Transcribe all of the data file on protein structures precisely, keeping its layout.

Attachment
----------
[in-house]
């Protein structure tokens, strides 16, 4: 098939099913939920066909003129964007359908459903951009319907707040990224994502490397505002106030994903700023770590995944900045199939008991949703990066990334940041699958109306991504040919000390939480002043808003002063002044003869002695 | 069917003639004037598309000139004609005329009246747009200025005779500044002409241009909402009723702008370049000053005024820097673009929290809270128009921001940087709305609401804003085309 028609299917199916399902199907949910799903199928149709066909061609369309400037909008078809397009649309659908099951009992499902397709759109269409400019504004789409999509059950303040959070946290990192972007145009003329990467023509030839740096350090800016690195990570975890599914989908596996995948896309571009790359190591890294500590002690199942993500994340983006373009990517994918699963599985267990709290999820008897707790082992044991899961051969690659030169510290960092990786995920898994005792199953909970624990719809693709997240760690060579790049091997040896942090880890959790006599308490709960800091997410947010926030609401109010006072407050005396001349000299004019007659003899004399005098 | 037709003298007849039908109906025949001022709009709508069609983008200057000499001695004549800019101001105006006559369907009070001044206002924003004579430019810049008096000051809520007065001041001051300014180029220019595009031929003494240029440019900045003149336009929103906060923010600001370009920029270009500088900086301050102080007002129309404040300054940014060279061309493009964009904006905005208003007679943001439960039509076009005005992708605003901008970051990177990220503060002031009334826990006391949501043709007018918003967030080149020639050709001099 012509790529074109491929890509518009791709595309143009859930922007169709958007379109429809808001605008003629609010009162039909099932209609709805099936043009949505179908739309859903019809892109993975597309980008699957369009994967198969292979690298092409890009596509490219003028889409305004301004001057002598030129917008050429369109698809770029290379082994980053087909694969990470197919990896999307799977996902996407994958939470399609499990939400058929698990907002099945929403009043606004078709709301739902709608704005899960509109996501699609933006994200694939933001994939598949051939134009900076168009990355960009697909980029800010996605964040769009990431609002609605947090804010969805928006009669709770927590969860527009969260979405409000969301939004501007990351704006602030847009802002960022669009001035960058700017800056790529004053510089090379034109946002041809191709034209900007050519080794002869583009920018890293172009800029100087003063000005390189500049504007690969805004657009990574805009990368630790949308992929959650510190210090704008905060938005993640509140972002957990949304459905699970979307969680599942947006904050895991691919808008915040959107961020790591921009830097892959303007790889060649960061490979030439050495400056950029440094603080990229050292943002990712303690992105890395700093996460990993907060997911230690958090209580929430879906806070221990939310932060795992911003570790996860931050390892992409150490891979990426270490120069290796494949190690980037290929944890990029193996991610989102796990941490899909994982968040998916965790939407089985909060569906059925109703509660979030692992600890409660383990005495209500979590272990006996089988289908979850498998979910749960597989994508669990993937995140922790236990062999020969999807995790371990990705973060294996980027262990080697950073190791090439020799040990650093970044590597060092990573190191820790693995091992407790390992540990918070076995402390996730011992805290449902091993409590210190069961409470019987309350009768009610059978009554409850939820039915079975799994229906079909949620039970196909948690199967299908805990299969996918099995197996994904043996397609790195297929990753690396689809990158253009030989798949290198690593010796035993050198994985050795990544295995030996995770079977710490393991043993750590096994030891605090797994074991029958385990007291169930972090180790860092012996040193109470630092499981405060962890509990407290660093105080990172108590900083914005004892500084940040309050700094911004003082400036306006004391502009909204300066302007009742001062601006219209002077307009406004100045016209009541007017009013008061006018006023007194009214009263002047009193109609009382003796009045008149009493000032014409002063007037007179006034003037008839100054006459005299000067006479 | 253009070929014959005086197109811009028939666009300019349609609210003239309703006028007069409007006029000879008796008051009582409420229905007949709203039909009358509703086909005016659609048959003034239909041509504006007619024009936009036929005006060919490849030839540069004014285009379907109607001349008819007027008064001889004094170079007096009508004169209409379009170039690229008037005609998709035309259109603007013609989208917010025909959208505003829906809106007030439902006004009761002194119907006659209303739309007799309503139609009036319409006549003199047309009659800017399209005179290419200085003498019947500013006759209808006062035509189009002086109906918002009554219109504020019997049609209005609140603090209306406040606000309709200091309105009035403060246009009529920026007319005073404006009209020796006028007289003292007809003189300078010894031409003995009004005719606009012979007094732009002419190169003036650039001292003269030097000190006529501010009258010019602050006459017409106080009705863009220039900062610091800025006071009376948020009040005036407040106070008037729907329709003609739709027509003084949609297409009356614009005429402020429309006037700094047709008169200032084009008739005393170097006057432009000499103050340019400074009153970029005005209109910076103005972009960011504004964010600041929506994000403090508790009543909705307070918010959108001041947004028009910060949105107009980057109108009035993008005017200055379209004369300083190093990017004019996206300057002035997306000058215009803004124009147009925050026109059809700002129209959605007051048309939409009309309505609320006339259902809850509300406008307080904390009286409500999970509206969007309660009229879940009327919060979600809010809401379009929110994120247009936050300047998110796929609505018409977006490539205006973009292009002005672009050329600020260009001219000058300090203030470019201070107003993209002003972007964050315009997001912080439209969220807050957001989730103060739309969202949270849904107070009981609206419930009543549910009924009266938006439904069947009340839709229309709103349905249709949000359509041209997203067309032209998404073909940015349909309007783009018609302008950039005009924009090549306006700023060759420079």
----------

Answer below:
[in-house]
């Protein structure tokens, strides 16, 4: 098939099913939920066909003129964007359908459903951009319907707040990224994502490397505002106030994903700023770590995944900045199939008991949703990066990334940041699958109306991504040919000390939480002043808003002063002044003869002695 | 069917003639004037598309000139004609005329009246747009200025005779500044002409241009909402009723702008370049000053005024820097673009929290809270128009921001940087709305609401804003085309 028609299917199916399902199907949910799903199928149709066909061609369309400037909008078809397009649309659908099951009992499902397709759109269409400019504004789409999509059950303040959070946290990192972007145009003329990467023509030839740096350090800016690195990570975890599914989908596996995948896309571009790359190591890294500590002690199942993500994340983006373009990517994918699963599985267990709290999820008897707790082992044991899961051969690659030169510290960092990786995920898994005792199953909970624990719809693709997240760690060579790049091997040896942090880890959790006599308490709960800091997410947010926030609401109010006072407050005396001349000299004019007659003899004399005098 | 037709003298007849039908109906025949001022709009709508069609983008200057000499001695004549800019101001105006006559369907009070001044206002924003004579430019810049008096000051809520007065001041001051300014180029220019595009031929003494240029440019900045003149336009929103906060923010600001370009920029270009500088900086301050102080007002129309404040300054940014060279061309493009964009904006905005208003007679943001439960039509076009005005992708605003901008970051990177990220503060002031009334826990006391949501043709007018918003967030080149020639050709001099 012509790529074109491929890509518009791709595309143009859930922007169709958007379109429809808001605008003629609010009162039909099932209609709805099936043009949505179908739309859903019809892109993975597309980008699957369009994967198969292979690298092409890009596509490219003028889409305004301004001057002598030129917008050429369109698809770029290379082994980053087909694969990470197919990896999307799977996902996407994958939470399609499990939400058929698990907002099945929403009043606004078709709301739902709608704005899960509109996501699609933006994200694939933001994939598949051939134009900076168009990355960009697909980029800010996605964040769009990431609002609605947090804010969805928006009669709770927590969860527009969260979405409000969301939004501007990351704006602030847009802002960022669009001035960058700017800056790529004053510089090379034109946002041809191709034209900007050519080794002869583009920018890293172009800029100087003063000005390189500049504007690969805004657009990574805009990368630790949308992929959650510190210090704008905060938005993640509140972002957990949304459905699970979307969680599942947006904050895991691919808008915040959107961020790591921009830097892959303007790889060649960061490979030439050495400056950029440094603080990229050292943002990712303690992105890395700093996460990993907060997911230690958090209580929430879906806070221990939310932060795992911003570790996860931050390892992409150490891979990426270490120069290796494949190690980037290929944890990029193996991610989102796990941490899909994982968040998916965790939407089985909060569906059925109703509660979030692992600890409660383990005495209500979590272990006996089988289908979850498998979910749960597989994508669990993937995140922790236990062999020969999807995790371990990705973060294996980027262990080697950073190791090439020799040990650093970044590597060092990573190191820790693995091992407790390992540990918070076995402390996730011992805290449902091993409590210190069961409470019987309350009768009610059978009554409850939820039915079975799994229906079909949620039970196909948690199967299908805990299969996918099995197996994904043996397609790195297929990753690396689809990158253009030989798949290198690593010796035993050198994985050795990544295995030996995770079977710490393991043993750590096994030891605090797994074991029958385990007291169930972090180790860092012996040193109470630092499981405060962890509990407290660093105080990172108590900083914005004892500084940040309050700094911004003082400036306006004391502009909204300066302007009742001062601006219209002077307009406004100045016209009541007017009013008061006018006023007194009214009263002047009193109609009382003796009045008149009493000032014409002063007037007179006034003037008839100054006459005299000067006479 | 253009070929014959005086197109811009028939666009300019349609609210003239309703006028007069409007006029000879008796008051009582409420229905007949709203039909009358509703086909005016659609048959003034239909041509504006007619024009936009036929005006060919490849030839540069004014285009379907109607001349008819007027008064001889004094170079007096009508004169209409379009170039690229008037005609998709035309259109603007013609989208917010025909959208505003829906809106007030439902006004009761002194119907006659209303739309007799309503139609009036319409006549003199047309009659800017399209005179290419200085003498019947500013006759209808006062035509189009002086109906918002009554219109504020019997049609209005609140603090209306406040606000309709200091309105009035403060246009009529920026007319005073404006009209020796006028007289003292007809003189300078010894031409003995009004005719606009012979007094732009002419190169003036650039001292003269030097000190006529501010009258010019602050006459017409106080009705863009220039900062610091800025006071009376948020009040005036407040106070008037729907329709003609739709027509003084949609297409009356614009005429402020429309006037700094047709008169200032084009008739005393170097006057432009000499103050340019400074009153970029005005209109910076103005972009960011504004964010600041929506994000403090508790009543909705307070918010959108001041947004028009910060949105107009980057109108009035993008005017200055379209004369300083190093990017004019996206300057002035997306000058215009803004124009147009925050026109059809700002129209959605007051048309939409009309309505609320006339259902809850509300406008307080904390009286409500999970509206969007309660009229879940009327919060979600809010809401379009929110994120247009936050300047998110796929609505018409977006490539205006973009292009002005672009050329600020260009001219000058300090203030470019201070107003993209002003972007964050315009997001912080439209969220807050957001989730103060739309969202949270849904107070009981609206419930009543549910009924009266938006439904069947009340839709229309709103349905249709949000359509041209997203067309032209998404073909940015349909309007783009018609302008950039005009924009090549306006700023060759420079």